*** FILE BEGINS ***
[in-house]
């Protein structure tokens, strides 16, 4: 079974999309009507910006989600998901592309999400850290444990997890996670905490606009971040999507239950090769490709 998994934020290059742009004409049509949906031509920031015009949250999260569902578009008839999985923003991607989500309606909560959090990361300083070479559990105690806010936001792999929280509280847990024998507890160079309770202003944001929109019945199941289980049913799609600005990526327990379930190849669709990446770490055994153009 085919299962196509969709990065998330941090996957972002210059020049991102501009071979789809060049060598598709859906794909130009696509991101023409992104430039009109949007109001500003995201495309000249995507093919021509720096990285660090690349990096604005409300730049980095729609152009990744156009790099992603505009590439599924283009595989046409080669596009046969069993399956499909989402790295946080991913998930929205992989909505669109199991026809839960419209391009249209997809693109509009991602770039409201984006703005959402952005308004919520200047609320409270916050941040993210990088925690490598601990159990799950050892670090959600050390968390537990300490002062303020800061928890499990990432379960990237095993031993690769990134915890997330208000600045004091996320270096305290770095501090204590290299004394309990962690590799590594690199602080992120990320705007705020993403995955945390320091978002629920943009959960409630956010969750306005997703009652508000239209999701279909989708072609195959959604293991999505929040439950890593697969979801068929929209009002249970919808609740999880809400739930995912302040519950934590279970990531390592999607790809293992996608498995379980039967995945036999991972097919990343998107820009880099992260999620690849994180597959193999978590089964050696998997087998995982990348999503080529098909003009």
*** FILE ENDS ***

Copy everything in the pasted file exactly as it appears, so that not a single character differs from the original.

[in-house]
């Protein structure tokens, strides 16, 4: 079974999309009507910006989600998901592309999400850290444990997890996670905490606009971040999507239950090769490709 998994934020290059742009004409049509949906031509920031015009949250999260569902578009008839999985923003991607989500309606909560959090990361300083070479559990105690806010936001792999929280509280847990024998507890160079309770202003944001929109019945199941289980049913799609600005990526327990379930190849669709990446770490055994153009 085919299962196509969709990065998330941090996957972002210059020049991102501009071979789809060049060598598709859906794909130009696509991101023409992104430039009109949007109001500003995201495309000249995507093919021509720096990285660090690349990096604005409300730049980095729609152009990744156009790099992603505009590439599924283009595989046409080669596009046969069993399956499909989402790295946080991913998930929205992989909505669109199991026809839960419209391009249209997809693109509009991602770039409201984006703005959402952005308004919520200047609320409270916050941040993210990088925690490598601990159990799950050892670090959600050390968390537990300490002062303020800061928890499990990432379960990237095993031993690769990134915890997330208000600045004091996320270096305290770095501090204590290299004394309990962690590799590594690199602080992120990320705007705020993403995955945390320091978002629920943009959960409630956010969750306005997703009652508000239209999701279909989708072609195959959604293991999505929040439950890593697969979801068929929209009002249970919808609740999880809400739930995912302040519950934590279970990531390592999607790809293992996608498995379980039967995945036999991972097919990343998107820009880099992260999620690849994180597959193999978590089964050696998997087998995982990348999503080529098909003009």